Thursday, October 18, 2012

Minotaurs and Werebunnies

As a child, I always dreamed of having a store bought costume for Halloween.  For some strange reason, the plastic mask with the super thin rubber band wrapped over my ears seemed like the best thing ever. The one time my mom actually brought a box home with the clear plastic top, devil face peering out, the thrill was short lived.  Once on my face and trick-or-treating, I couldn't manage to get the eye holes lined up well enough to see the path in front of me.

Isn't that so typical?  The ideas in our head vs. reality.  The planning and dreaming vs. the execution.  My memories of Halloween as a child are of  pirates with black smudges and an eye patch or of clowns wearing oversized leisure suit apparel . When I asked my son what he wanted to be for his 10th Halloween I was expecting something similar.  Instead, he looked me straight on and said, wait for it...minotaur.  What kid says minotaur?  What parent has to wikipedia her child's costume choice?  What parent goes searching the JoAnn Fabric aisles for minotaur-ish hair/fur material?
I spent so much time that year trying to create some close proximity of minotaur recognition in the mask.  I was proud of my cardboard box, turned head with horns.  I thought myself clever for having him wear the bulls sweatshirt for the body. (I didn't have a full bodied minotaur in me). Proud, clever, mom of the month candidate.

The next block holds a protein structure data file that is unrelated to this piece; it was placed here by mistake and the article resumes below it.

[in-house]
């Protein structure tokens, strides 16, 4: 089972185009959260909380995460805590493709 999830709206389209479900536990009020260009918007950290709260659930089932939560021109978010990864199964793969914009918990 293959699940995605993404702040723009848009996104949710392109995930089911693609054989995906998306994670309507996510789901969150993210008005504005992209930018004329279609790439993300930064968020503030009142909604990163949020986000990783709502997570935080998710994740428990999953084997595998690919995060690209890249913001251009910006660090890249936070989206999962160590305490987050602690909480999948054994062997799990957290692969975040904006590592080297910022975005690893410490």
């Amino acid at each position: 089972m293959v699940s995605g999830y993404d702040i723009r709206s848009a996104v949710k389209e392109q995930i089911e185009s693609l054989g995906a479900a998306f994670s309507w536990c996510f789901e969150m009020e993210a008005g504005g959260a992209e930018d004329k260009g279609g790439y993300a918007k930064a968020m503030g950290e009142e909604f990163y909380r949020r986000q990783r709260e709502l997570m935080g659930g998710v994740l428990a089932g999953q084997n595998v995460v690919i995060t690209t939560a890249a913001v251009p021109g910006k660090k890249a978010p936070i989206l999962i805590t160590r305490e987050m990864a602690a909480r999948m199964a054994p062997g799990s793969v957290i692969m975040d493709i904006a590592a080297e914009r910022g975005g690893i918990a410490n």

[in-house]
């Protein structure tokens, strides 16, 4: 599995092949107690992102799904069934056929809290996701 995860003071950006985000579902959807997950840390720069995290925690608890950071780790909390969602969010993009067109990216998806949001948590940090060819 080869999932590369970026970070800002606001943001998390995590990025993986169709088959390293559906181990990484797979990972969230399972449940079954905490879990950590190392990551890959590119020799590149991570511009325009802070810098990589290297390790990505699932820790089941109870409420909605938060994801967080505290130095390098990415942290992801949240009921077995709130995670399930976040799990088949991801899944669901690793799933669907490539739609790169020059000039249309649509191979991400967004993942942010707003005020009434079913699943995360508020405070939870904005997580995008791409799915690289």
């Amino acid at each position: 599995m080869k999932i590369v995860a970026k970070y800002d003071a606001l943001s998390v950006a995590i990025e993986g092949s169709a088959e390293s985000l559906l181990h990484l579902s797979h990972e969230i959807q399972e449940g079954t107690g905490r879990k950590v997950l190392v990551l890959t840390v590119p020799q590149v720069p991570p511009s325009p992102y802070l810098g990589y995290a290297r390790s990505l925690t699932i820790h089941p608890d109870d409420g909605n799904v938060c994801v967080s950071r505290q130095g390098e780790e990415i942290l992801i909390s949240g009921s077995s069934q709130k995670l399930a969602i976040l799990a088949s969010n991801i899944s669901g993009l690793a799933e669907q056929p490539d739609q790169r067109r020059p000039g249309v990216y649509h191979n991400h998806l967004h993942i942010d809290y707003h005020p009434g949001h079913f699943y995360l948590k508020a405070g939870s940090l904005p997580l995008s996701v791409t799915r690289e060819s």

Werebunny (leftover Minotaur fur)
Then reality.  Halloween night, he went to 6 houses and removed the headress/mask.  He'd flip it down once he was at the top of the steps, ready to knock on the doors and as soon as he turned away, off it would come again.  By the tenth house, the cardboard was tearing, the horns were going limp and the "hair" was pulling from the jaw line, exposing the brown paper underneath.  At the party we attended later, the mask didn't get worn at all, just a boy in a Bulls sweatshirt.  Half basketball player/half boy. That's how it was every year.  A warm coat would cover the carefully sewn fur (Werebunny, don't ask) or stuffed muscle bound flannel shirt that was required for Frankenstein.  One trip to bob for apples and all the face paint of the pale and bloody Dracula would smear off.  It was always near impossible to carry the sword (pirate) or wand (wizard) while holding on to a bag of candy.

The great fun of Halloween was only about 10% realized on the night of October 31st.  The weeks of mid October were so much more fun.  The possibilities were endless.  The alter egos swirling. Just like Advent or Lent, the nine months of pregnancy, or Thanksgiving dinner, the preparation and the waiting are so much more interesting and complex than the final event.  Happy Halloween preparation!

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1 comment:

  1. So true. We spend all this time getting ready for halloween, then on the day of, the kids don't even wear half of what we put together for them. So funny. But you're right... we need to appreciate the season as a whole, not just the day.